I have almost 4,000 PowerPoint slides from which I am asked to make accessible PDFs. I'm working with PowerPoint 2010, and creating the PDFs using the Acrobat X plug-in as I am told that's the "best" way to make accessible PDFs.

Many of the slides have "PowerPoint art," sketches made by putting shapes, arrows, etc. on the slide. I've found that I can use "Arrange -> Group" to make an object of the collection of shapes, and I can assign alternate text to the object with [right click] Format Picture -> Alt text. However, when I then choose Acrobat -> Create PDF the alternate text does not appear as a tool-tip, as it does on images. (I know of no way to test whether a screen-reader can see it.) Edit: OK... I've figured out "Read Out Loud," so I can have Acrobat read to me. It's slow, but it will let me check. To my dismay, I've found that Acrobat X and Adobe Reader X read differently, with Reader X reading some things that are tagged as background.

Further experimentation shows that I can use PowerPoint's "Save as Picture" to make a PNG of the sketch, paste it into the slide, and apply alternate text to the image. This is hideously labor-intensive and leaves something that cannot be edited with PPT. If I paste the image over the PPT art, any alternate text originally assigned to the underlying shapes appears still to be there, which is likely to be confusing to the blind user.

Surely there is an easier way to do this, but I haven't been able to find it.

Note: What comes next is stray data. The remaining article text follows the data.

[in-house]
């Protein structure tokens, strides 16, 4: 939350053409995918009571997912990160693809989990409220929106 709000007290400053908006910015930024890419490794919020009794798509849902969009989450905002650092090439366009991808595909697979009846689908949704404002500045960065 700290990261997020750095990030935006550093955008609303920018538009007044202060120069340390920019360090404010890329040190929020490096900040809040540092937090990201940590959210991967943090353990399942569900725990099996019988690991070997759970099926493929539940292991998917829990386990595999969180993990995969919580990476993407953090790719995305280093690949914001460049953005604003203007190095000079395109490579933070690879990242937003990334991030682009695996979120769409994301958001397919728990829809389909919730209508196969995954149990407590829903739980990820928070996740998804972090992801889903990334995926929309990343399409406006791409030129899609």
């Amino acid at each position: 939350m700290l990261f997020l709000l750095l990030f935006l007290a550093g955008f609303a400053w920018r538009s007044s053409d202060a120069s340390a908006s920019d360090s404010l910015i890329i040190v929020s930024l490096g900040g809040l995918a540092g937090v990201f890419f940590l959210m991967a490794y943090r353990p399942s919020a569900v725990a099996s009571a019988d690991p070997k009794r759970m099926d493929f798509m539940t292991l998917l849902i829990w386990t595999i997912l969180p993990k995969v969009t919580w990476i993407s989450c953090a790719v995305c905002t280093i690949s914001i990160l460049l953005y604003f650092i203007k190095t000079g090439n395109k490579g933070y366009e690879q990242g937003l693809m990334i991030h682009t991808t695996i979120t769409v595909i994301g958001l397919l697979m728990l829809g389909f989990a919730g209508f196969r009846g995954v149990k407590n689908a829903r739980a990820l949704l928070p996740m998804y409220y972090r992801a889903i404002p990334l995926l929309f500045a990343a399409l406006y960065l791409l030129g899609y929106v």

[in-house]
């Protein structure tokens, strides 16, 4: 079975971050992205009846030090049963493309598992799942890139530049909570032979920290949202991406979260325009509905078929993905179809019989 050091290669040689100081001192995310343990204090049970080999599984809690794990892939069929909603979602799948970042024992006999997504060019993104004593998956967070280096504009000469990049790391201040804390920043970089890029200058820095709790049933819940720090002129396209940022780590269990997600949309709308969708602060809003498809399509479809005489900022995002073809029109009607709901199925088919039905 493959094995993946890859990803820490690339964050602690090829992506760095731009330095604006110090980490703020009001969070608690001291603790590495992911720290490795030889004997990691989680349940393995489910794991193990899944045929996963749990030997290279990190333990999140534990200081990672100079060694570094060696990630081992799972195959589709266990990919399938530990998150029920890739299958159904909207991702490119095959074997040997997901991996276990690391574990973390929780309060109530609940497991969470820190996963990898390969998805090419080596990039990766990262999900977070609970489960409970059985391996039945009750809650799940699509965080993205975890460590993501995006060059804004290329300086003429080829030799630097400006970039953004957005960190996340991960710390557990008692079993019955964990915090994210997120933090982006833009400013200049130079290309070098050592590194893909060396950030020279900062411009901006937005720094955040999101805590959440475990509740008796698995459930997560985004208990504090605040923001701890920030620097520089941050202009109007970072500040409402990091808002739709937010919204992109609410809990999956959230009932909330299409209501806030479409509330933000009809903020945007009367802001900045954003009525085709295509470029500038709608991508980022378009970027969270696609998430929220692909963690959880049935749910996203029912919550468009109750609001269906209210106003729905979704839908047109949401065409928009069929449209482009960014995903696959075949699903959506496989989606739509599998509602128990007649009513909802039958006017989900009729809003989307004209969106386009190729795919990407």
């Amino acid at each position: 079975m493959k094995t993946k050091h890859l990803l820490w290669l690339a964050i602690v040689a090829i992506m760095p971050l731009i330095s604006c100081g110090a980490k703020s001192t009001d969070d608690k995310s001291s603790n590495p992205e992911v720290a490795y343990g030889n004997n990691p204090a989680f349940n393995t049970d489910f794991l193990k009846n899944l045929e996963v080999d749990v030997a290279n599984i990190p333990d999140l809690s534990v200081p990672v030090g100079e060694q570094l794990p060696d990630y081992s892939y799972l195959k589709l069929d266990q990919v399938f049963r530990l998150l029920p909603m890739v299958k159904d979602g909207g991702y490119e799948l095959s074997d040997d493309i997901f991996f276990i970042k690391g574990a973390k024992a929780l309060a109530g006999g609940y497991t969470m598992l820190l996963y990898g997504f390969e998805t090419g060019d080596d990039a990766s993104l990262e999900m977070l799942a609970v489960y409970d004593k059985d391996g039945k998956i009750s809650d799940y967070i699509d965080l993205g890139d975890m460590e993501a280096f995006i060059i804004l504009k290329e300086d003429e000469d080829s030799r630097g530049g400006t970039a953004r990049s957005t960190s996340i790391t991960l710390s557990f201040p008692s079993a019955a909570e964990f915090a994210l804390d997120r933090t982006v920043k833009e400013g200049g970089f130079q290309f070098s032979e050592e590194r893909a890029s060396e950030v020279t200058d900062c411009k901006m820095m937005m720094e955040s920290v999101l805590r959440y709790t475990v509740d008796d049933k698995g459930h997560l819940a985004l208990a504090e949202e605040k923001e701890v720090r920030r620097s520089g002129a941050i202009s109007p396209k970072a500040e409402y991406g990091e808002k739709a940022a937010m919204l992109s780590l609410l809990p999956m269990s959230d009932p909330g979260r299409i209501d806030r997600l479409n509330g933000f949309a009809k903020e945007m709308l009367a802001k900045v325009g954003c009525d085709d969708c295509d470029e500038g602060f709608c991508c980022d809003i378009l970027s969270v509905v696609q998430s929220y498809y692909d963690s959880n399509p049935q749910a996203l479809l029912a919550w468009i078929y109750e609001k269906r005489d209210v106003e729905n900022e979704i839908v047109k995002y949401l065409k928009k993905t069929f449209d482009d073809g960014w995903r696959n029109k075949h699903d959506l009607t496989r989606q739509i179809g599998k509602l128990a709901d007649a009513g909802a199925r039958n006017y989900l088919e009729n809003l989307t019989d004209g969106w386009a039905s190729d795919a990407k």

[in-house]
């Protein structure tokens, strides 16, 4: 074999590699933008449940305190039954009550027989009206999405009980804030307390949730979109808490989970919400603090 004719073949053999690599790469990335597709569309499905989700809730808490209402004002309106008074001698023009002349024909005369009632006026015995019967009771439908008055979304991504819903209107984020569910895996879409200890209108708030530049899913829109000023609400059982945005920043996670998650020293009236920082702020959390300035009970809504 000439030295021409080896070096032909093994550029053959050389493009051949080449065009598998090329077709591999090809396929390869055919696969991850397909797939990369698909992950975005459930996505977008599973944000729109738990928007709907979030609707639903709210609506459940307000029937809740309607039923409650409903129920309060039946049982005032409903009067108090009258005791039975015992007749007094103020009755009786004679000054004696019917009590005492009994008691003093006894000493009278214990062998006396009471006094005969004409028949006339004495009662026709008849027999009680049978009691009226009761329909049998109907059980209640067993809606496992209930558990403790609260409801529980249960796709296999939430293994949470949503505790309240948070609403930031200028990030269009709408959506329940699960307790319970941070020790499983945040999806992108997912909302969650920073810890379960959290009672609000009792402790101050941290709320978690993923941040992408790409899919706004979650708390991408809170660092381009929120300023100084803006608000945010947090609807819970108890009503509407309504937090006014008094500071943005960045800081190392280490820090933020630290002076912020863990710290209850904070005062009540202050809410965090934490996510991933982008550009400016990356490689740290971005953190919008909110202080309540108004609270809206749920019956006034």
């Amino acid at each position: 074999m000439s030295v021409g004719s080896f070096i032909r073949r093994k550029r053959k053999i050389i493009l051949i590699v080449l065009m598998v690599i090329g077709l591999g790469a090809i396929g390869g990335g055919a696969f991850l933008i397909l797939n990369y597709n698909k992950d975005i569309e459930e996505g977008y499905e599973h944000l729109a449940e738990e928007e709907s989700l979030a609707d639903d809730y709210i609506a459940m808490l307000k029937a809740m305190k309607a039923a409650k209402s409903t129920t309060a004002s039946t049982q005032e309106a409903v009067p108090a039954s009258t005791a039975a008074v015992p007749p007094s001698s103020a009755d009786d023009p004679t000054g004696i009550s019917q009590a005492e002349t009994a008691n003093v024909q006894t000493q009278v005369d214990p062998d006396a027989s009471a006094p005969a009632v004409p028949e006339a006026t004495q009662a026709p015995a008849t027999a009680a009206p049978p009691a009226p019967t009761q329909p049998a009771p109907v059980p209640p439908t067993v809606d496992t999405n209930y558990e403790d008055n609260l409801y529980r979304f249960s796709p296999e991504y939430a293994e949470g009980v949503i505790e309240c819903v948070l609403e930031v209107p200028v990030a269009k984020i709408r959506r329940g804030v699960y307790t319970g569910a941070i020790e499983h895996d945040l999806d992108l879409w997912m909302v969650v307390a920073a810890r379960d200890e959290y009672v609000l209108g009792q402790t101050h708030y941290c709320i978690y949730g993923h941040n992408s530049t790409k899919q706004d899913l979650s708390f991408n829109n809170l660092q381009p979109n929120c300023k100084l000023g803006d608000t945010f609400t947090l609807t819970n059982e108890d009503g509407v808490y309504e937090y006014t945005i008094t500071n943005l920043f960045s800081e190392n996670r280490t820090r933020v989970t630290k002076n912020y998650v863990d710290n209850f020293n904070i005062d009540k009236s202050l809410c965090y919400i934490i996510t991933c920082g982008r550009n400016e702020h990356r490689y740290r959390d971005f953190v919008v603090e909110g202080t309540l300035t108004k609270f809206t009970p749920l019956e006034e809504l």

It is indeed a hideous labour-intensive method you mentioned. But unfortunately it is the only way as I believe that shapes are not treated as images (more likely they are saved as vectors) and thus may not keep Alt Text property of images. However, you can simply copy a shape and paste it right away as a picture and then attach some Alt Text, reducing some steps in this procedure.

To paste shapes as pictures, select one and copy (CTRL+C). From the Home tab on the Ribbon, click the arrow below Paste and choose the icon with caption Picture (the first button from right, in most cases). You can now add Alt Text on this image and be able to keep it in the exported PDF.

Drawbacks in this method

  1. Shapes pasted as pictures are uneditable; they are no longer grouped shapes. So before you start converting every shape to pasted pictures, keep a backup file with the original editable shapes in case you have some typos to fix.

  2. It is still a long procedure if you have many shapes to convert and then attach each one's Alt Text.

However, keep in mind that you'll get Alt Text at the end. Personally I always prefer to work with pictures in Word and PowerPoint as I can resize them freely as one entity comparing to grouped shapes.

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